Inquiry Begun on Deputies’ Fund-Raiser

Times Staff Writer

The union representing 5,100 Los Angeles County sheriff’s deputies is being investigated by the Los Angeles city attorney’s office for alleged violations of state and local laws governing charitable solicitations in connection with the group’s fund-raiser variety show last March at the Shrine Auditorium, officials said Wednesday.

The allegations involve the reported failure of telephone solicitors hired by the Assn. for Los Angeles Deputy Sheriffs Inc. to register with city officials and obtain the proper permits from the city’s Social Service Department.

City officials also charged that the group’s solicitors, many of whom called potential donors on the telephone, left the impression that the association would receive all of the money donated when, in fact, it would receive only 12%.

The head of the consumer protection section of the city attorney’s office, William N. Sterling, confirmed that the deputy sheriffs’ association is under investigation, but he declined to discuss the allegations.


He said, however, that a hearing Tuesday into the allegations was postponed to June 27 at the request of the association’s officials.

The investigation was prompted by reports of complaints forwarded by the city Social Service Department, Sterling said.

George Delianedis, assistant general manager of the Social Service Department, said 88% of the funds raised went to the company that the association contracted with to do the soliciting, Lee Campbell Productions Inc. of Redondo Beach.

Under that contract, Delianedis said, the deputy sheriffs group was guaranteed at least $125,000 by Campbell Productions for the varity show, which was intended to raise funds for three causes--a rape crisis center, the California Pool for the Handicapped and the Officers’ Death and Disability Emergency Fund.


‘Won’t Show Us Their Books’

City officials said they do not know how much money the association actually received from the show “because they won’t show us their books,” Delianedis said. An estimated 4,500 people attended the variety show at the Shrine, which has a seating capacity of 6,300.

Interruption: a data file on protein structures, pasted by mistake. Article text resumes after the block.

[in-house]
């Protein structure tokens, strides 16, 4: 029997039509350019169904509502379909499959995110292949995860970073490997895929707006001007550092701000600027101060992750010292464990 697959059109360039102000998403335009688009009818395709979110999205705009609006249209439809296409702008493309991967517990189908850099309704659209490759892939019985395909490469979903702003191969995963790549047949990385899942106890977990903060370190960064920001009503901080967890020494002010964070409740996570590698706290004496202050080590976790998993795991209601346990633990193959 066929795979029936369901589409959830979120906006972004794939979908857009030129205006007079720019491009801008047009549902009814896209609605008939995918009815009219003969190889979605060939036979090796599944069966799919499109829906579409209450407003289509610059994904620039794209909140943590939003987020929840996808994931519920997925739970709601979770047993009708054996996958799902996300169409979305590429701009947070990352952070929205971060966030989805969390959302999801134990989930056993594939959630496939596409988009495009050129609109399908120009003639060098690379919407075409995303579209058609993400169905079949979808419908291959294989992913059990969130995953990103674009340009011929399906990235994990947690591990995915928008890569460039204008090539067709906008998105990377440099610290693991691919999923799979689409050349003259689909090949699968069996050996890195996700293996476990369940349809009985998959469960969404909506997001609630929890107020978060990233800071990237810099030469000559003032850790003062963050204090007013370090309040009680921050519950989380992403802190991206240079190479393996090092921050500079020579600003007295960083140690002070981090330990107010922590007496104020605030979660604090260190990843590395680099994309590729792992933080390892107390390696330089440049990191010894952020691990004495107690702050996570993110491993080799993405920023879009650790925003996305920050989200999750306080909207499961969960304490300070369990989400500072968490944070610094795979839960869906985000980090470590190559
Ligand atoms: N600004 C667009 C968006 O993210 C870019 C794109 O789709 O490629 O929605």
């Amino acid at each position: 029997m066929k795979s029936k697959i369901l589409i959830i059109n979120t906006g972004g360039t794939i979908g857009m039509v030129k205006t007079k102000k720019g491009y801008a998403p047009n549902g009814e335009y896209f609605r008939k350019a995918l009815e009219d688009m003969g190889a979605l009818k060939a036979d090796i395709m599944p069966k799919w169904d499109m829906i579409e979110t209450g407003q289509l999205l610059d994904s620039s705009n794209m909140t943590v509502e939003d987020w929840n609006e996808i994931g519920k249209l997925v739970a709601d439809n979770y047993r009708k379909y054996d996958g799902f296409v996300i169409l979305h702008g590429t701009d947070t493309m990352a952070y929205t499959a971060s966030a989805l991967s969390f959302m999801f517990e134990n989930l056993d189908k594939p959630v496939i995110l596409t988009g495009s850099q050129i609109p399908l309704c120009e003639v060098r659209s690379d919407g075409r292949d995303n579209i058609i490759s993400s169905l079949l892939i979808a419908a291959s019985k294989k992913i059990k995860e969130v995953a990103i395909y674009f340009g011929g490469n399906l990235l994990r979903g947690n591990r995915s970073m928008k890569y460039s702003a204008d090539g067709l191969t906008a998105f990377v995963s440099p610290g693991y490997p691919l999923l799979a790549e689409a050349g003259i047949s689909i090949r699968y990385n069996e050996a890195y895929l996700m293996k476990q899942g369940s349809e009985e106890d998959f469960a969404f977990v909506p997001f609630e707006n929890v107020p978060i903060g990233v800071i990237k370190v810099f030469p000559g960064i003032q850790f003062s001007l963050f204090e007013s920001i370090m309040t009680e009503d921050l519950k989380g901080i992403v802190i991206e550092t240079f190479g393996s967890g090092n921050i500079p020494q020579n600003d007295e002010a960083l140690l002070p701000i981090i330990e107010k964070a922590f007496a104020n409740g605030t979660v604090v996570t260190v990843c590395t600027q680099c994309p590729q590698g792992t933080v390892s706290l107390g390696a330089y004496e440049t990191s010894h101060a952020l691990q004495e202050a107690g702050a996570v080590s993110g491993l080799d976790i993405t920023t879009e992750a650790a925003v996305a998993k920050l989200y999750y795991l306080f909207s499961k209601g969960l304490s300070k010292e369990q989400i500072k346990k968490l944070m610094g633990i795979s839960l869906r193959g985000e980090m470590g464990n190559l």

Association President J. P. Harris told a reporter through a secretary Wednesday afternoon that he did not have time to discuss the matter. The group’s vice president, Arthur Brown, did not return several telephone calls. Both men are sheriff’s deputies.

The association is the bargaining agent in employee and salary negotiations for sheriff’s deputies under the rank of sergeant.


A lawyer for Campbell Productions, Mark Brifman of Encino, said he “was not aware of any wrongdoing” in connection with the benefit. “I think Campbell Productions is caught in the middle in this,” he said. “I’m confident that this will go away.”

Brifman added that the percentage breakdown of how the money would be divided was disclosed to anyone who asked. “We weren’t trying to hide anything,” he said.

Delianedis said potential donors were told that a $20 ticket would admit a family of four into the show, a $25 ticket would “sponsor” youngsters from children’s homes to attend and $30 worth of tickets would “sponsor” the admission of six crippled children. Delianedis said it has not yet been determined whether the funds were actually used for those purposes.

Residents’ Complaints


Among the complaints about the fund-raising campaign, Delianedis said, were the statements of several Sherman Oaks residents who said they were called by solicitors who wanted to sell tickets for the show, which featured magicians, singers and other variety acts.

When asked by residents, the solicitors could not produce proof that they had city authorization to solicit for charitable causes in Los Angeles, Delianedis said.

The alleged violations involve misdemeanor offenses of the state Penal Code, the California Business and Professions Code and the Los Angeles Municipal Code. The maximum penalty for each of the offenses is a $500 fine and six months in jail, city officials said.

Delianedis said his department has received complaints in the past about solicitations made on behalf of the deputy sheriffs group, but nothing came of them because those lodging the complaints were “hesitant” to testify about the allegations.


In 1981, association officials demanded that then-Sheriff Peter J. Pitchess resign because, they alleged, he “went out of his way” to sabotage a $44-a-plate luncheon that the group was sponsoring in support of a foundation to help victims of violent crime.

The president of the group at the time, Deputy Les Robbins, also asked Pitchess to pay the foundation $38,719 that the association said it lost because of luncheon no-shows. Only $5,430 was raised by the Beverly Wilshire luncheon.

Pitchess said in a letter sent to association members in the days before the event that the luncheon was not supported by him or his staff. He added that the event strayed “too far from the stated purpose” of the association.